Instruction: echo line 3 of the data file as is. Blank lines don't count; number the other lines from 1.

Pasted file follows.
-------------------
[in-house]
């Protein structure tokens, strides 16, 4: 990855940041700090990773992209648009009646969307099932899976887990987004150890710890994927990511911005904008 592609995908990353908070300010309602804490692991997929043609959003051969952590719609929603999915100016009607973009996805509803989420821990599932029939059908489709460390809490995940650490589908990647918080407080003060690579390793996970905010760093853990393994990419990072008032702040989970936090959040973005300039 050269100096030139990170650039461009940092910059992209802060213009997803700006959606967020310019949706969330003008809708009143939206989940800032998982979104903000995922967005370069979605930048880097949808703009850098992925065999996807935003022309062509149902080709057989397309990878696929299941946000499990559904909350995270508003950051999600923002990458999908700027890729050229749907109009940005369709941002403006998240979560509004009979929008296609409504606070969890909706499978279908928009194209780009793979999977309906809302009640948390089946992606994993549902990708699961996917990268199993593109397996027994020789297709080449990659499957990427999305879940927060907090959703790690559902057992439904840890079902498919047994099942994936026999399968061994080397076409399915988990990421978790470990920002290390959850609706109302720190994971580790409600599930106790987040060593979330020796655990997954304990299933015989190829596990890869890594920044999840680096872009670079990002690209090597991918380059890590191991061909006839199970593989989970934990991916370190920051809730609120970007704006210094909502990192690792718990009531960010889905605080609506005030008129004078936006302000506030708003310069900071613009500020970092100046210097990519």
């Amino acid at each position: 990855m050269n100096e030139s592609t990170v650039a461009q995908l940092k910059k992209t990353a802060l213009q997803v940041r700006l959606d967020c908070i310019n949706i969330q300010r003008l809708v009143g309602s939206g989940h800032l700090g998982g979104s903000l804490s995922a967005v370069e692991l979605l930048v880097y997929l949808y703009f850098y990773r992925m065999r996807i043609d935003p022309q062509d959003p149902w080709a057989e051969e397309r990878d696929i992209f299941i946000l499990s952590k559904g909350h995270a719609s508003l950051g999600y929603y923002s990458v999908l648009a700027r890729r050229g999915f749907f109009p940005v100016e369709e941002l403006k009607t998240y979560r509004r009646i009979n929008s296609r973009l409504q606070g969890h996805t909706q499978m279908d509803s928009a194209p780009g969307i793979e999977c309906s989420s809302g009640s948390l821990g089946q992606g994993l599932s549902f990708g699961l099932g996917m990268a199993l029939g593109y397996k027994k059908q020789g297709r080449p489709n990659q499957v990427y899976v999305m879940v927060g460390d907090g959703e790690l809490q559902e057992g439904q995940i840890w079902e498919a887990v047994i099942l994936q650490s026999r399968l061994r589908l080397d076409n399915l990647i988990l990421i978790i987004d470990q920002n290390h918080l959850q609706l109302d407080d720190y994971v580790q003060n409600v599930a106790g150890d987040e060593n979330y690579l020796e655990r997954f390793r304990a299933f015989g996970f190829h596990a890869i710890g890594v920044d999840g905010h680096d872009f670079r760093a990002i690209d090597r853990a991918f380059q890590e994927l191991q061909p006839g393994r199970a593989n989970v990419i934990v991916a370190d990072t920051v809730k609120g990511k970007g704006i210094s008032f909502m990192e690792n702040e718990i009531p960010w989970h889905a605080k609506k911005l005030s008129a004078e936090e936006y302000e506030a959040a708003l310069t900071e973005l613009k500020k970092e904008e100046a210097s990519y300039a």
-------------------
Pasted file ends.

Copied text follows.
């Amino acid at each position: 990855m050269n100096e030139s592609t990170v650039a461009q995908l940092k910059k992209t990353a802060l213009q997803v940041r700006l959606d967020c908070i310019n949706i969330q300010r003008l809708v009143g309602s939206g989940h800032l700090g998982g979104s903000l804490s995922a967005v370069e692991l979605l930048v880097y997929l949808y703009f850098y990773r992925m065999r996807i043609d935003p022309q062509d959003p149902w080709a057989e051969e397309r990878d696929i992209f299941i946000l499990s952590k559904g909350h995270a719609s508003l950051g999600y929603y923002s990458v999908l648009a700027r890729r050229g999915f749907f109009p940005v100016e369709e941002l403006k009607t998240y979560r509004r009646i009979n929008s296609r973009l409504q606070g969890h996805t909706q499978m279908d509803s928009a194209p780009g969307i793979e999977c309906s989420s809302g009640s948390l821990g089946q992606g994993l599932s549902f990708g699961l099932g996917m990268a199993l029939g593109y397996k027994k059908q020789g297709r080449p489709n990659q499957v990427y899976v999305m879940v927060g460390d907090g959703e790690l809490q559902e057992g439904q995940i840890w079902e498919a887990v047994i099942l994936q650490s026999r399968l061994r589908l080397d076409n399915l990647i988990l990421i978790i987004d470990q920002n290390h918080l959850q609706l109302d407080d720190y994971v580790q003060n409600v599930a106790g150890d987040e060593n979330y690579l020796e655990r997954f390793r304990a299933f015989g996970f190829h596990a890869i710890g890594v920044d999840g905010h680096d872009f670079r760093a990002i690209d090597r853990a991918f380059q890590e994927l191991q061909p006839g393994r199970a593989n989970v990419i934990v991916a370190d990072t920051v809730k609120g990511k970007g704006i210094s008032f909502m990192e690792n702040e718990i009531p960010w989970h889905a605080k609506k911005l005030s008129a004078e936090e936006y302000e506030a959040a708003l310069t900071e973005l613009k500020k970092e904008e100046a210097s990519y300039a």